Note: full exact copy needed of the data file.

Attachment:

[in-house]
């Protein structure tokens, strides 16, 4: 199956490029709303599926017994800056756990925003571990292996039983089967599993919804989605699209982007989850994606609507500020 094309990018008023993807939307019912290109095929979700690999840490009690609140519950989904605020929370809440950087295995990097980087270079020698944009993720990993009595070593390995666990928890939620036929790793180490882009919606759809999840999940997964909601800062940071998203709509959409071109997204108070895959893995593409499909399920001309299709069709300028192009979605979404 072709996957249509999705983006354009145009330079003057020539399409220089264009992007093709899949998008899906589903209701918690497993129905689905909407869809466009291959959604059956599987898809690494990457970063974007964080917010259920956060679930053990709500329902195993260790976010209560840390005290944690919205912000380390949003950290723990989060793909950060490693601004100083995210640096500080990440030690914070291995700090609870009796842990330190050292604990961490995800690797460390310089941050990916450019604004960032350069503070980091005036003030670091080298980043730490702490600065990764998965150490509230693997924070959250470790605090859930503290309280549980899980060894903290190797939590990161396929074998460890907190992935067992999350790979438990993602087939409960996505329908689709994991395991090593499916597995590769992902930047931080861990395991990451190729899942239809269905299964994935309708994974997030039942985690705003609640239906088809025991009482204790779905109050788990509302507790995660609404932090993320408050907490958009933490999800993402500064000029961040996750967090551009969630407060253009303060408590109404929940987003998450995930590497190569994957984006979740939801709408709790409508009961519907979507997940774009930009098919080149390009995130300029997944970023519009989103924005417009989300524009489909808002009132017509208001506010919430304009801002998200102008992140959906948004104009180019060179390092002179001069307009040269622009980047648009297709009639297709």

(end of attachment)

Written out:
[in-house]
């Protein structure tokens, strides 16, 4: 199956490029709303599926017994800056756990925003571990292996039983089967599993919804989605699209982007989850994606609507500020 094309990018008023993807939307019912290109095929979700690999840490009690609140519950989904605020929370809440950087295995990097980087270079020698944009993720990993009595070593390995666990928890939620036929790793180490882009919606759809999840999940997964909601800062940071998203709509959409071109997204108070895959893995593409499909399920001309299709069709300028192009979605979404 072709996957249509999705983006354009145009330079003057020539399409220089264009992007093709899949998008899906589903209701918690497993129905689905909407869809466009291959959604059956599987898809690494990457970063974007964080917010259920956060679930053990709500329902195993260790976010209560840390005290944690919205912000380390949003950290723990989060793909950060490693601004100083995210640096500080990440030690914070291995700090609870009796842990330190050292604990961490995800690797460390310089941050990916450019604004960032350069503070980091005036003030670091080298980043730490702490600065990764998965150490509230693997924070959250470790605090859930503290309280549980899980060894903290190797939590990161396929074998460890907190992935067992999350790979438990993602087939409960996505329908689709994991395991090593499916597995590769992902930047931080861990395991990451190729899942239809269905299964994935309708994974997030039942985690705003609640239906088809025991009482204790779905109050788990509302507790995660609404932090993320408050907490958009933490999800993402500064000029961040996750967090551009969630407060253009303060408590109404929940987003998450995930590497190569994957984006979740939801709408709790409508009961519907979507997940774009930009098919080149390009995130300029997944970023519009989103924005417009989300524009489909808002009132017509208001506010919430304009801002998200102008992140959906948004104009180019060179390092002179001069307009040269622009980047648009297709009639297709």